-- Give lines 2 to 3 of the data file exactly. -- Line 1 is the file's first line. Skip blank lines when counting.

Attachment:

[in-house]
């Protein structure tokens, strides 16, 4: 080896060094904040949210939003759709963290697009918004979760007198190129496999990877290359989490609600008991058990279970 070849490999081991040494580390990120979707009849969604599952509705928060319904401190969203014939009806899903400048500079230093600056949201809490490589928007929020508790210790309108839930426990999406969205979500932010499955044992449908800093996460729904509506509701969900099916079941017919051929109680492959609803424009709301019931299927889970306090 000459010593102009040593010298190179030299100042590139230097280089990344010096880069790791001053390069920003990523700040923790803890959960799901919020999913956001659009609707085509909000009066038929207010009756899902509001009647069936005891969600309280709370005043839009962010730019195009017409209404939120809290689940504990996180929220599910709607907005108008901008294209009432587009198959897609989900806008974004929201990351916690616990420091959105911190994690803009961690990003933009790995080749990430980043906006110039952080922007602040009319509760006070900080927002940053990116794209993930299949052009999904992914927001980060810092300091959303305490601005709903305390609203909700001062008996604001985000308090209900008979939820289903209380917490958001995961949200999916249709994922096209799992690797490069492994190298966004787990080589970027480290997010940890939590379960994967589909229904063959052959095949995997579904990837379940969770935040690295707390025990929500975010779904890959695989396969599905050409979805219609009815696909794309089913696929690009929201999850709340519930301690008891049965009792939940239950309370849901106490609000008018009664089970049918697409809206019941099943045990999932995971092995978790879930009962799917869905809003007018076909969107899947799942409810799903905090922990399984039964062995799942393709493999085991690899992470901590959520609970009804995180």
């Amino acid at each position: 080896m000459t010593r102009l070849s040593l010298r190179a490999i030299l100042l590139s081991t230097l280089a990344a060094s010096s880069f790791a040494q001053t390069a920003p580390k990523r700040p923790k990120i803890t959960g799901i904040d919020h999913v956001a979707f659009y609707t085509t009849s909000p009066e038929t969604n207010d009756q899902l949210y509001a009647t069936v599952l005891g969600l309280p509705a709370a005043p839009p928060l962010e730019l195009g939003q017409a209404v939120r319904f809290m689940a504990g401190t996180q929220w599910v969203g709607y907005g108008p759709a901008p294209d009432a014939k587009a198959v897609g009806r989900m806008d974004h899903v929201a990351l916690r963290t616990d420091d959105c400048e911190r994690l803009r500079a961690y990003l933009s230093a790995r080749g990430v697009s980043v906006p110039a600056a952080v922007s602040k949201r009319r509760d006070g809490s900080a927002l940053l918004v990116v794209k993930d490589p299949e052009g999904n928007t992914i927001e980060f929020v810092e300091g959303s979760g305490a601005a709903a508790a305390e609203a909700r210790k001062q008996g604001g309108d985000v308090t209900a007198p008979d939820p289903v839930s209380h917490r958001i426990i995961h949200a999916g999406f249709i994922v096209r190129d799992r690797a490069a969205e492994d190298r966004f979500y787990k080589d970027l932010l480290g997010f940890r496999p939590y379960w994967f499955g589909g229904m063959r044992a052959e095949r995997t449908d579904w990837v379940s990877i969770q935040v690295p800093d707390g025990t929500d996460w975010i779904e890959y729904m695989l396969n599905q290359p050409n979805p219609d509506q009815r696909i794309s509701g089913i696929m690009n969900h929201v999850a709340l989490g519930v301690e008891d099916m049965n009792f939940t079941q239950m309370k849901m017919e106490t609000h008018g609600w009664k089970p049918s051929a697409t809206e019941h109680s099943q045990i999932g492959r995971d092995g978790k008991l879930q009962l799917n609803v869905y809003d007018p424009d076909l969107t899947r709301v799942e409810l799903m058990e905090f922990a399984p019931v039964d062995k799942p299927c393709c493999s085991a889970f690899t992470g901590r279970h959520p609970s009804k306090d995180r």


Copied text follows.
């Protein structure tokens, strides 16, 4: 080896060094904040949210939003759709963290697009918004979760007198190129496999990877290359989490609600008991058990279970 070849490999081991040494580390990120979707009849969604599952509705928060319904401190969203014939009806899903400048500079230093600056949201809490490589928007929020508790210790309108839930426990999406969205979500932010499955044992449908800093996460729904509506509701969900099916079941017919051929109680492959609803424009709301019931299927889970306090 000459010593102009040593010298190179030299100042590139230097280089990344010096880069790791001053390069920003990523700040923790803890959960799901919020999913956001659009609707085509909000009066038929207010009756899902509001009647069936005891969600309280709370005043839009962010730019195009017409209404939120809290689940504990996180929220599910709607907005108008901008294209009432587009198959897609989900806008974004929201990351916690616990420091959105911190994690803009961690990003933009790995080749990430980043906006110039952080922007602040009319509760006070900080927002940053990116794209993930299949052009999904992914927001980060810092300091959303305490601005709903305390609203909700001062008996604001985000308090209900008979939820289903209380917490958001995961949200999916249709994922096209799992690797490069492994190298966004787990080589970027480290997010940890939590379960994967589909229904063959052959095949995997579904990837379940969770935040690295707390025990929500975010779904890959695989396969599905050409979805219609009815696909794309089913696929690009929201999850709340519930301690008891049965009792939940239950309370849901106490609000008018009664089970049918697409809206019941099943045990999932995971092995978790879930009962799917869905809003007018076909969107899947799942409810799903905090922990399984039964062995799942393709493999085991690899992470901590959520609970009804995180």
């Amino acid at each position: 080896m000459t010593r102009l070849s040593l010298r190179a490999i030299l100042l590139s081991t230097l280089a990344a060094s010096s880069f790791a040494q001053t390069a920003p580390k990523r700040p923790k990120i803890t959960g799901i904040d919020h999913v956001a979707f659009y609707t085509t009849s909000p009066e038929t969604n207010d009756q899902l949210y509001a009647t069936v599952l005891g969600l309280p509705a709370a005043p839009p928060l962010e730019l195009g939003q017409a209404v939120r319904f809290m689940a504990g401190t996180q929220w599910v969203g709607y907005g108008p759709a901008p294209d009432a014939k587009a198959v897609g009806r989900m806008d974004h899903v929201a990351l916690r963290t616990d420091d959105c400048e911190r994690l803009r500079a961690y990003l933009s230093a790995r080749g990430v697009s980043v906006p110039a600056a952080v922007s602040k949201r009319r509760d006070g809490s900080a927002l940053l918004v990116v794209k993930d490589p299949e052009g999904n928007t992914i927001e980060f929020v810092e300091g959303s979760g305490a601005a709903a508790a305390e609203a909700r210790k001062q008996g604001g309108d985000v308090t209900a007198p008979d939820p289903v839930s209380h917490r958001i426990i995961h949200a999916g999406f249709i994922v096209r190129d799992r690797a490069a969205e492994d190298r966004f979500y787990k080589d970027l932010l480290g997010f940890r496999p939590y379960w994967f499955g589909g229904m063959r044992a052959e095949r995997t449908d579904w990837v379940s990877i969770q935040v690295p800093d707390g025990t929500d996460w975010i779904e890959y729904m695989l396969n599905q290359p050409n979805p219609d509506q009815r696909i794309s509701g089913i696929m690009n969900h929201v999850a709340l989490g519930v301690e008891d099916m049965n009792f939940t079941q239950m309370k849901m017919e106490t609000h008018g609600w009664k089970p049918s051929a697409t809206e019941h109680s099943q045990i999932g492959r995971d092995g978790k008991l879930q009962l799917n609803v869905y809003d007018p424009d076909l969107t899947r709301v799942e409810l799903m058990e905090f922990a399984p019931v039964d062995k799942p299927c393709c493999s085991a889970f690899t992470g901590r279970h959520p609970s009804k306090d995180r």